Wednesday, 31 July 2013
They call it fishing, not catching! Welsh Fishing Trip July '13
It is not everyday you get invited to spend a couple of days with pals fishing and when one of them has a caravan not far from the fishing, how can you refuse? Anyway, I couldn't!
So there I was with Andy Jones a top sewin (seatrout) man and Rowland Elvidge who years ago I introduced to fly fishing and who now probably has more kit than me. Then there's Ian Govier another sewin expert who, a few days before this event, had fished his local estuary and caught five sea bass and a sewin in just a couple of hours. On the right is me looking more streamlined than ever!
Travelling around was slow because the local boys, being sewin fishers, had to stop to look at every river we crossed.
All were well worth a look.
Rather than sewin fishing, it was decided to fish a small stillwater for rainbows at Hayescastle, a favourite spot of Ian's. However, when we turned up we found that half the children in South Wales were there under instruction and the organiser, a very pleasant lady gently shoed us away! We didn't need much shoing! So I suggested we head to Llys-y-fran reservoir. As Andy and Ian had never boat fished a reservoir before they were up for it. We were beguiled by the beauty of the reservoir and soon discovered the excellent fleet of fishing boats in the boat house.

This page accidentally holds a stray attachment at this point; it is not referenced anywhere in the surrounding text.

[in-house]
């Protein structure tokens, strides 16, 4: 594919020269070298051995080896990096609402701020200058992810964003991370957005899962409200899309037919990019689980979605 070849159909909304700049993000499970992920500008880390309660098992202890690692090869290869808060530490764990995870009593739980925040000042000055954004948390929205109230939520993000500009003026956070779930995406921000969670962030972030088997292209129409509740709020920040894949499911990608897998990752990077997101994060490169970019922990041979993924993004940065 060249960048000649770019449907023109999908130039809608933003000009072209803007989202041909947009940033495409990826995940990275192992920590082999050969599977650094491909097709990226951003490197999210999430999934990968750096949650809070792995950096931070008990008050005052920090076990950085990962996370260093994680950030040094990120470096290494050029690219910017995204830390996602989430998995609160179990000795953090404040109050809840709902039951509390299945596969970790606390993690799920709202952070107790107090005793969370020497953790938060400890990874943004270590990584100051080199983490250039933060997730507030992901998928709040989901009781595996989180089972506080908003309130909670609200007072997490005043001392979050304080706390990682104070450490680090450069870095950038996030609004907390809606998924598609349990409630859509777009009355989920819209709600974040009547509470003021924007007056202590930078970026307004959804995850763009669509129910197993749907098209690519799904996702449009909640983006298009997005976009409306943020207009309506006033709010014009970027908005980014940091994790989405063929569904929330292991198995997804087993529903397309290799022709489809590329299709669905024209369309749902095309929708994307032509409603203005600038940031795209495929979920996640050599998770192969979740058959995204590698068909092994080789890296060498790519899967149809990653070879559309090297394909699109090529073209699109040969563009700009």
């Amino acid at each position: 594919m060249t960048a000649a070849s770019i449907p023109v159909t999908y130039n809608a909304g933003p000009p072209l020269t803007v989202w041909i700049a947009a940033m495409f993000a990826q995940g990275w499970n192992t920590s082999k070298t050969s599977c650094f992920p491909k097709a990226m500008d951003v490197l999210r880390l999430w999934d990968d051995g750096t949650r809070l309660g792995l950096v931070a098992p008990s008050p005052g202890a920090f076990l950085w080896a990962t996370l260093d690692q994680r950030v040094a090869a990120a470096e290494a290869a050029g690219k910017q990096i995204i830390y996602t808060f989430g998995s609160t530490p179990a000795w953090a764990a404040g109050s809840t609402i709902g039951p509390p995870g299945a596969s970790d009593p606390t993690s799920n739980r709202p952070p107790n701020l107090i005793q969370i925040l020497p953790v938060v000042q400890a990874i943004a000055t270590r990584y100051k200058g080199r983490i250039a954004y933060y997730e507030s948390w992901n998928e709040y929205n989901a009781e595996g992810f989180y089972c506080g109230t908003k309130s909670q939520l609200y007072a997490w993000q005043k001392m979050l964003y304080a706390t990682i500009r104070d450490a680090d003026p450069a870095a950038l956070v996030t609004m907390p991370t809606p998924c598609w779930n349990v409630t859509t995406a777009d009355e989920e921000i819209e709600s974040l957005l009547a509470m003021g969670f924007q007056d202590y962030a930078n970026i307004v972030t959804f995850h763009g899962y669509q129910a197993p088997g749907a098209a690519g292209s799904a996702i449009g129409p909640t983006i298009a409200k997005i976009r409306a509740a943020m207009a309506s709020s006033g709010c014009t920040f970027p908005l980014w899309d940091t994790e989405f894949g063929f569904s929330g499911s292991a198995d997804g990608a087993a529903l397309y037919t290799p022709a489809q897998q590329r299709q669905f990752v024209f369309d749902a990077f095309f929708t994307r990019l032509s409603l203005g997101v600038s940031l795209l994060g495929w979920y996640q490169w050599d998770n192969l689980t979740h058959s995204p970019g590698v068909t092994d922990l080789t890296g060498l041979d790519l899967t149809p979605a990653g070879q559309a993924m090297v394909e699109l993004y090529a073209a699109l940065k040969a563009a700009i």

The boats and engines all looked brand new. The only slight negative was that the engines did not have a reverse gear, but they started first pull and had an auto clutch, so using them was easy.
Here is Andrew on his first boat fly fishing session but sadly the sun and water temperature (21 C) kept the fish down deep where they were concentrating on oxygen rather than feeding! The net result (sorry about the pun) we all blanked! As we were coming away, around 9 pm fish started to show around the boat house and we all had another go at them from the bank (Ian even borrowed a row boat and got amongst them) but the fish did not oblige.
The next morning saw us as tourists but when we visited the lovely fishing village of Solva and saw the large mullet cruising the river we could not resist the temptation of casting a fly. Needless to say the mullet were not fooled! Then we walked a lovely coastal path.
And we found our way to St David's. Although a small town, St David's is classed as a city as it has a majestic cathedral.
Finally we made it to Hayescastle Fishery where we had it all to ourselves. It looked promising as there was a damsel hatch on, swallows and martins were working the water and the odd large fish was disturbing the surface.
Ian, like all of us, was really fishing hard. I tried buzzers and then had a fish on using a montana which sadly took to the vegetation and came off. I, like the others, tried everything I could think of. I cast a minkie out and it must have hit the water right in front of a large fish as the fish snatched at it but I didn't connect. Eventually the montana fooled a nice 2lb+ rainbow.
Having dispatched it I used the forked stick method of carrying it that I had seen the steelhead fishers use in the States, to avoid getting my hands sticky!
Ian showed me another useful tip. If you break a rod ring (called a rod guide in the USA) you can do a temporary repair using a paper clip and some electrical tape.So it was with pleasant memories that we left Ian's well-equipped caravan on Sunday morning.
Our destination was the recently-built Milford Haven Chapel of the Church of Jesus Christ of Latter-Day Saints where we attended for spiritual inspiration!
I came away with a lovely book that Rowland kindly gave me, it was called FISHING Observations of a Reel Man and I will have to make that the subject of a future post!